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Salmonella

Digestive SystemSalmonella is actually a group of bacteria that can cause diarrhea in humans. (Read about "Microorganisms" "Diarrhea") The Centers for Disease Control and Prevention (CDC) says that every year, approximately 800,000 to 4 million cases of Salmonella result in 500 deaths in the United States. Young children, the elderly and people with weakened immune systems (Read about "The Immune System") are the most likely to have severe infections.

Salmonella bacteria are usually transmitted to humans by eating foods contaminated with feces. The food may look and smell fine, but it's not. All foods, including vegetables, may become contaminated, although most cases involve foods from animal sources such as meat, poultry, eggs or milk. (Read about "Food Safety")

Salmonella can also be transmitted by the family pet. Dogs, cats, horses and other animals all carry Salmonella. Even reptiles such as turtles and snakes carry Salmonella. CDC estimates that 70,000 people get salmonella from contact with reptiles in the United States each year. (Read about "Animal & Insect Borne Diseases") People who work with animals, such as farmers, are also at risk. (Read about "Farm Safety")

Salmonella causes gastroenteritis, an inflammation of the gastrointestinal tract. (Read about "Gastroenteritis") Symptoms typically start 12 to 72 hours after infection and include:

The illness usually lasts 4 to 7 days and most people recover without treatment. But in some people, the diarrhea may be so severe that they need to be hospitalized. In these patients, the Salmonella infection may have spread from the intestines to the blood stream, and then to other body sites. Infections in the digestive tract with Salmonella may trigger reactive arthritis, a condition that can cause inflammation in the joints, and sometimes the eyes and/or urinary tract. (Read about "Reactive Arthritis")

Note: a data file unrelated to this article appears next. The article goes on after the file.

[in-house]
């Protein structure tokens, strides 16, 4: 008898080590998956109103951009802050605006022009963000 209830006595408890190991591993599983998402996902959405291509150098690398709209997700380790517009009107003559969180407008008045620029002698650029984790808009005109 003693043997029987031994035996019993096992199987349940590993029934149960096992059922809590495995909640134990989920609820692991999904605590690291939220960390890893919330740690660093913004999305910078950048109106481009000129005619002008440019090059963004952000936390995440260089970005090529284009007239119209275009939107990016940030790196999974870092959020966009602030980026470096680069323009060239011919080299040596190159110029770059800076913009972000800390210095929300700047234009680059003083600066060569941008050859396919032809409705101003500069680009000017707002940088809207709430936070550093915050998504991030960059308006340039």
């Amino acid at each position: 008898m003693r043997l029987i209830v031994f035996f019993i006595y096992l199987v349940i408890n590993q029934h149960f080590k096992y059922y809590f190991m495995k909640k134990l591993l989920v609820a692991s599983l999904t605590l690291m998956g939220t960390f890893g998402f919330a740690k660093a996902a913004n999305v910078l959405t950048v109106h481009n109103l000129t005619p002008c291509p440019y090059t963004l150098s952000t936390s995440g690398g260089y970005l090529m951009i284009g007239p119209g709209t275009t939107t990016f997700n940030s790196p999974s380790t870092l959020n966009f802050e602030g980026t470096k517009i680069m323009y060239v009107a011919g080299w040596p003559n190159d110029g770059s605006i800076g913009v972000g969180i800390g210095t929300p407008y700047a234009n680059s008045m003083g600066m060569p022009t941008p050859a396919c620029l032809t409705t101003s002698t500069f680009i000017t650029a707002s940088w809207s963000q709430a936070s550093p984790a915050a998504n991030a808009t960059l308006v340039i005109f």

That's why it's important to treat infections like Salmonella seriously. A common concern, especially for children and seniors, is dehydration. (Read about "Dehydration") This happens if the body loses more fluids and salts (electrolytes) than it takes in. Signs of dehydration include a decrease in urine production (Read about "The Urinary System"), extreme thirst, dry mouth and unusual drowsiness. Severe dehydration is a medical emergency and requires immediate care. CDC says special oral rehydration fluids can be purchased at drugstores, and can be used according to the package directions. You should ask your pediatrician what's best in your child's case. If you have any concerns about dehydration, contact your doctor at once. It's also important to call your doctor if there is fever or prolonged vomiting.

It's also a good idea to develop (and help children develop) habits that can reduce the risk of infections like Salmonella. The following are suggestions from CDC and the International Food Information Council:

Although you can't guarantee you or your family will never get an infection such as Salmonella, you can at least help reduce your risk.

Related Information:

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